there is the worse danger of transmission of infection in cases of ectoparasitism, virus diseases and sepsis, a risk which is so great that it is necessary that every basket should be rigidly disinfected either by scrubbing with hot soda water and exposure to sun and air for several days or by blow-lamp every time it has been used to transport a cat which has not already been examined by the veterinary surgeon.
Exceptions may be made in the case of clients well known to the veterinary surgeon whose cat is suffering from a condition known to be non-transmissible. Only by strict adherence to such rules will transmission of virus diseases such as panleukopenia and respiratory conditions and the avoidance of infection of spay and castration wounds by pyogenic bacteria be avoided.
Sedation for Travelling
Veterinary surgeons are often consulted regarding cats being taken on journeys and are asked to dispense or prescribe suitable sedatives.
Advice should include information as to a suitably sized container, as previously described, and most careful consideration given to the question of sedation. Cats are seldom subject to travel sickness, in marked contrast to dogs, so anti-emetic drugs are rarely needed. The
reaction of cats to small doses of the tranquillising (ataractic) drugs is so variable and idiosyncracy so common that these are best avoided; similarly, response to sedative doses of barbiturates is somewhat irregular. A perfectly safe and reasonably effective drug is potassium bromide and the best recommendation is to give a dose of 150-600 mg. (2J-10 gr.) pot. bromide 1 hour before the start of the journey. Small doses of the same drug may be continued for 1-2 weeks when it is desirable to assist a cat to accept a new and strange environment, e.g. 150 mg. (2£ gr.) twice daily.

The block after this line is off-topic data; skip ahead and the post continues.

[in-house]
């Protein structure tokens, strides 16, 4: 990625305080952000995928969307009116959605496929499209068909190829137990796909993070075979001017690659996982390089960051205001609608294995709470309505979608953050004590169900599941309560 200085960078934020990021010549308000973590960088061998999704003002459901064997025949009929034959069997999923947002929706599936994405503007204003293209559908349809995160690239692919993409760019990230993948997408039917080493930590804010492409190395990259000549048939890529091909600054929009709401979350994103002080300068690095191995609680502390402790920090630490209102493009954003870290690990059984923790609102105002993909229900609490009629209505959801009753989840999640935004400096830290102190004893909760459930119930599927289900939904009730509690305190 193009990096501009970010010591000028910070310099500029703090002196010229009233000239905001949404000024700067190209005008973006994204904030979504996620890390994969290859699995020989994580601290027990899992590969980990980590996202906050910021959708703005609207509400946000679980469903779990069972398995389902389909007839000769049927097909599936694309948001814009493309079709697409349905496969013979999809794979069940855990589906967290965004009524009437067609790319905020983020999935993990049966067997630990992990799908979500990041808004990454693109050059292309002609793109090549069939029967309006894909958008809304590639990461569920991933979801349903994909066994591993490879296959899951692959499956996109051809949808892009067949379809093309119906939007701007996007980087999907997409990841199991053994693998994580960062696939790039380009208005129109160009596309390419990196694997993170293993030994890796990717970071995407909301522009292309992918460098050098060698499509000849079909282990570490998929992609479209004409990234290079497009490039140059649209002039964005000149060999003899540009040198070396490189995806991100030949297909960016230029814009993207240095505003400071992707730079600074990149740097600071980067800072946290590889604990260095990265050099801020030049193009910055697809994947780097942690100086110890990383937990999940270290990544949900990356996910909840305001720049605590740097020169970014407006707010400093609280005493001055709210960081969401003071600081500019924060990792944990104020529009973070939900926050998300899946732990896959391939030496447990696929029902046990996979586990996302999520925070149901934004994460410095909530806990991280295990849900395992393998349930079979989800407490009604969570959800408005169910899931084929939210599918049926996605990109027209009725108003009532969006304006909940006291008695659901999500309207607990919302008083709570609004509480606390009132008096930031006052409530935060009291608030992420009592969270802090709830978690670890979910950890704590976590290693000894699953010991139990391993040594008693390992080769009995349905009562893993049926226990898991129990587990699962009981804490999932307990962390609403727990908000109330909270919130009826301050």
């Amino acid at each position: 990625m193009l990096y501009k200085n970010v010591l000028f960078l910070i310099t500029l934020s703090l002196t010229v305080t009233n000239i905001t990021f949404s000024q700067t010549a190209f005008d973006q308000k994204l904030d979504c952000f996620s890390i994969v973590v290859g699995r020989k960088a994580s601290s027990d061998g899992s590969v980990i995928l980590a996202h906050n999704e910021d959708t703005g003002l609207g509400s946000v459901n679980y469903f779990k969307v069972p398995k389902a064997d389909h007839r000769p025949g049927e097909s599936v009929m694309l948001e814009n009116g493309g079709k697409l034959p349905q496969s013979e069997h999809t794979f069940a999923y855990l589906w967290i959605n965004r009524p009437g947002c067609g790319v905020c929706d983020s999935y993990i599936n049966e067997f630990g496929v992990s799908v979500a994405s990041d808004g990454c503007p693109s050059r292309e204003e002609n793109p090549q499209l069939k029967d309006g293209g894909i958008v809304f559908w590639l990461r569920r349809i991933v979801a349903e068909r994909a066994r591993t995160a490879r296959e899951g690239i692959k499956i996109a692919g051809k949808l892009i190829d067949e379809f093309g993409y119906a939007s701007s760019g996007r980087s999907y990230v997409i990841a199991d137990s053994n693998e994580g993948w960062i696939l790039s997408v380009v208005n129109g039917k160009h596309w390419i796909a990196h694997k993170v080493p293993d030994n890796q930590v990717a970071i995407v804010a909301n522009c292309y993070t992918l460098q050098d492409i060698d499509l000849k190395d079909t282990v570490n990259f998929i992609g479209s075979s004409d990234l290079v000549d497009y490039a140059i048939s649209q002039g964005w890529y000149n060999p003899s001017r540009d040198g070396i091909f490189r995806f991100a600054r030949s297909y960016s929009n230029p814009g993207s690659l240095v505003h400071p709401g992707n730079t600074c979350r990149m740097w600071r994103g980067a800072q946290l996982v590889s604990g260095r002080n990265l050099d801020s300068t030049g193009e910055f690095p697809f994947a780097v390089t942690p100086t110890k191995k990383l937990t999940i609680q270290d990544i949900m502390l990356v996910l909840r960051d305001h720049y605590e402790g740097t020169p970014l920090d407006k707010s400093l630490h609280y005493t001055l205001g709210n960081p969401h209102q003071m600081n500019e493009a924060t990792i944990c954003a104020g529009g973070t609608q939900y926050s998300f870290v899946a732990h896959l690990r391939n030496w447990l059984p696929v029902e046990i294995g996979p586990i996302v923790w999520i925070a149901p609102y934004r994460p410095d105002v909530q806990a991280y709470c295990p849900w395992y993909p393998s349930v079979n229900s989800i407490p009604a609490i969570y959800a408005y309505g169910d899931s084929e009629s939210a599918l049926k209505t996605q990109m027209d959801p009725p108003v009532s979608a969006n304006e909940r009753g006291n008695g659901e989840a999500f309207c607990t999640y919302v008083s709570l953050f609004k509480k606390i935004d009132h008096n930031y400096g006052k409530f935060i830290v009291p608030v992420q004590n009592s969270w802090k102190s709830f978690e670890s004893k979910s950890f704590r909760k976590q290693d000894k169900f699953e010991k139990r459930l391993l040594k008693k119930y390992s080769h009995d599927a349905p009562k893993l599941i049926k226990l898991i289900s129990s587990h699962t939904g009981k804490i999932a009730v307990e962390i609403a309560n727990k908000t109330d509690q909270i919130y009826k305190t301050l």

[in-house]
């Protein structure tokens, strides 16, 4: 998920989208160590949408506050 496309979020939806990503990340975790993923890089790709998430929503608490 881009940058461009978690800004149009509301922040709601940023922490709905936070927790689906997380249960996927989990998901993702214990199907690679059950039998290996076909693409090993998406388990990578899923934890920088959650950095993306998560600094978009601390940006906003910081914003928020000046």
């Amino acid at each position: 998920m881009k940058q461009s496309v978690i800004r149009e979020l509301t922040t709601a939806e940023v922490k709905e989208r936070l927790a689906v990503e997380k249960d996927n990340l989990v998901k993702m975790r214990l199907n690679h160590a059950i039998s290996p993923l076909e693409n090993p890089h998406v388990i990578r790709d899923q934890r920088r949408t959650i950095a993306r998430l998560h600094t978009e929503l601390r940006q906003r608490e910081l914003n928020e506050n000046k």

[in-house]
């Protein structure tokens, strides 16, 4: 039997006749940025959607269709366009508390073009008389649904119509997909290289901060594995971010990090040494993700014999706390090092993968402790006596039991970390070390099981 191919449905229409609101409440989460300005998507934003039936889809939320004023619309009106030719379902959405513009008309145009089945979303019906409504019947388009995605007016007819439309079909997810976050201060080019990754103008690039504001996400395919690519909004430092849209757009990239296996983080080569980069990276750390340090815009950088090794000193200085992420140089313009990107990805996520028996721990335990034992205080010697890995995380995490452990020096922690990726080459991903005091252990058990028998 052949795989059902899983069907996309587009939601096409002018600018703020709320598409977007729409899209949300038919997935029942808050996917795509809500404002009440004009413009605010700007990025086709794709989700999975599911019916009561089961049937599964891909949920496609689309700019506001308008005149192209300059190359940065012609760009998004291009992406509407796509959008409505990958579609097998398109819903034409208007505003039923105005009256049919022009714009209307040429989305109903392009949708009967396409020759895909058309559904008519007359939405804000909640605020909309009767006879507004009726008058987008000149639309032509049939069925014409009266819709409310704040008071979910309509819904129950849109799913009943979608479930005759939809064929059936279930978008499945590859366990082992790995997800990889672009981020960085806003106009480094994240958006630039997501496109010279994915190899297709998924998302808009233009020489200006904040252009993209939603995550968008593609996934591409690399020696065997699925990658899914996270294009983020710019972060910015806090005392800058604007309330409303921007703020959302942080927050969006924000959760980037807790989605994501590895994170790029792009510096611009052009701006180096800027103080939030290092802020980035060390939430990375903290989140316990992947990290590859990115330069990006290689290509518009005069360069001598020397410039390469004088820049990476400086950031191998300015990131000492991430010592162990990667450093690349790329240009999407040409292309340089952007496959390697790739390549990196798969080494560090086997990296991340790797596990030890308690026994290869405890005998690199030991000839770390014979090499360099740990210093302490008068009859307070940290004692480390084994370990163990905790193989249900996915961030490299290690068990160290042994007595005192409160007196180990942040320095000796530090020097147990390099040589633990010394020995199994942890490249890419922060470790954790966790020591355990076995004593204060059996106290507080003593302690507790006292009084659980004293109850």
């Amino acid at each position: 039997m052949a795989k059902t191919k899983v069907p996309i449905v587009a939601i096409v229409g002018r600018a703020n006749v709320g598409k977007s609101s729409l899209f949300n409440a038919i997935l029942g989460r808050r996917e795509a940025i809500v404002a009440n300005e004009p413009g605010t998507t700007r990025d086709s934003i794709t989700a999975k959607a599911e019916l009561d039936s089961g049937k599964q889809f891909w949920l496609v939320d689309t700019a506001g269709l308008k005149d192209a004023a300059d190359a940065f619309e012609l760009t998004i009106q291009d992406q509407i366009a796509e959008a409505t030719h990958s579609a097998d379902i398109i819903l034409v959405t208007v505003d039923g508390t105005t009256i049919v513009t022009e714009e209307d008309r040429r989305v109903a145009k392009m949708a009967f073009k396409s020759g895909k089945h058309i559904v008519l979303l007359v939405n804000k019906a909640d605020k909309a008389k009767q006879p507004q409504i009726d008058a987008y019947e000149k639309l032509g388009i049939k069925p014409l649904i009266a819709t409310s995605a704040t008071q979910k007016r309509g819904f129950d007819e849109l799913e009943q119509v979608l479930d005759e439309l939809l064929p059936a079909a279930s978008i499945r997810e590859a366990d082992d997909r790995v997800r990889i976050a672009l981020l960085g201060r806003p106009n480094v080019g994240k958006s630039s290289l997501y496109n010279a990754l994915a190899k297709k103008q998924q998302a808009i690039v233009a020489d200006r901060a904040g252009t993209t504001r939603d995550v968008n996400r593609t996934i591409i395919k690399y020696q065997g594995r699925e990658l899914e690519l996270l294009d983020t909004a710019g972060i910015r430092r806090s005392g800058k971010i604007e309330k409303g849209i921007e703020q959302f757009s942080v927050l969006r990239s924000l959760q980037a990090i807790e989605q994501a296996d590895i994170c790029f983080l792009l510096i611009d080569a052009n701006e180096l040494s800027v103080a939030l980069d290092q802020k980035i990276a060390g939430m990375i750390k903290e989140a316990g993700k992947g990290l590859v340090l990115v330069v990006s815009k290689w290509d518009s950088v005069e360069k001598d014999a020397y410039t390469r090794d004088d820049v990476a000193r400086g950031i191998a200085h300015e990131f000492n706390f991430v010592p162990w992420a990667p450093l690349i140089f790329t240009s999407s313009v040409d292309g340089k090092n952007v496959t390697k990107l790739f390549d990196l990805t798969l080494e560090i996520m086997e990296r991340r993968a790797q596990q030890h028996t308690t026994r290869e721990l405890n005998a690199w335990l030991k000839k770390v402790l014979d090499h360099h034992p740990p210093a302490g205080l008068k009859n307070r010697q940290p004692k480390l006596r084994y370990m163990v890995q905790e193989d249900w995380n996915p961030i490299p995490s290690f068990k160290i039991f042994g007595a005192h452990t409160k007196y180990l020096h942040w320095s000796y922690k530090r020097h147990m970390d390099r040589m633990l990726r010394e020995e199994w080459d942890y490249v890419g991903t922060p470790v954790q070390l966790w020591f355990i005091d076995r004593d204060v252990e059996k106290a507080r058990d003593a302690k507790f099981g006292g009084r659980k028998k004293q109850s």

In-patient or Boarder
Contrary to the usual belief, cats are far more liable to fret after admission to kennels than dogs. The latter are more extrovert in outlook and so quickly become interested in kennel routine and tend to forget themselves, but cats are introspective by nature and can rarely be
persuaded to take an interest in routines which do not involve them and which they often find frightening; because of this reason cats may refuse to eat for several days after admission and may require much cajoling to get them started. To be called by name means less to cats than dogs but the offering of some article of diet of which the cat is particularly
fond or the use of a particular method of fondling normally used by the owner will often get results. For these reasons any help the owner can give on diet and management should be noted and not regarded as a mere pandering to whims.
Cats very rapidly assume territorial rights and quickly learn to regard their cage or even basket as a place of security. For this reason changes of cage are to be deplored; once installed the cat should remain in occupation of the same compartment throughout its stay
unless exceptional circumstances arise; similarly the owner’s offer to supply an article of bedding familiar to the cat should not be lightly rejected although it may be discarded and replaced with routine bedding as soon as the cat has settled down.
Despite normally fastidious habits and the desire to seek solitude and concealment for excretory functions, cats adapt themselves remarkably quickly to whatever facilities are available in their cages provided these are kept scrupulously clean.